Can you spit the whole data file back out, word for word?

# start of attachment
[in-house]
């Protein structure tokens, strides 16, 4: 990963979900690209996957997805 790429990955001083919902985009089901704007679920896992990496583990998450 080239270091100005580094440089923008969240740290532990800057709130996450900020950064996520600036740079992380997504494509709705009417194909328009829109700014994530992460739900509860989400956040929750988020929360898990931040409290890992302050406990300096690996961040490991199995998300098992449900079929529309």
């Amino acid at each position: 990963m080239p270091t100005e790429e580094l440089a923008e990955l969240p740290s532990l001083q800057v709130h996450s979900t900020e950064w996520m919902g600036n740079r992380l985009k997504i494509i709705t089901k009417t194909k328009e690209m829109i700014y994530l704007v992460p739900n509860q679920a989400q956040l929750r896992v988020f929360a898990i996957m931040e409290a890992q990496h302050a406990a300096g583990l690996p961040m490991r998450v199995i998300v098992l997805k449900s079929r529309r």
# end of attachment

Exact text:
[in-house]
């Protein structure tokens, strides 16, 4: 990963979900690209996957997805 790429990955001083919902985009089901704007679920896992990496583990998450 080239270091100005580094440089923008969240740290532990800057709130996450900020950064996520600036740079992380997504494509709705009417194909328009829109700014994530992460739900509860989400956040929750988020929360898990931040409290890992302050406990300096690996961040490991199995998300098992449900079929529309």
């Amino acid at each position: 990963m080239p270091t100005e790429e580094l440089a923008e990955l969240p740290s532990l001083q800057v709130h996450s979900t900020e950064w996520m919902g600036n740079r992380l985009k997504i494509i709705t089901k009417t194909k328009e690209m829109i700014y994530l704007v992460p739900n509860q679920a989400q956040l929750r896992v988020f929360a898990i996957m931040e409290a890992q990496h302050a406990a300096g583990l690996p961040m490991r998450v199995i998300v098992l997805k449900s079929r529309r």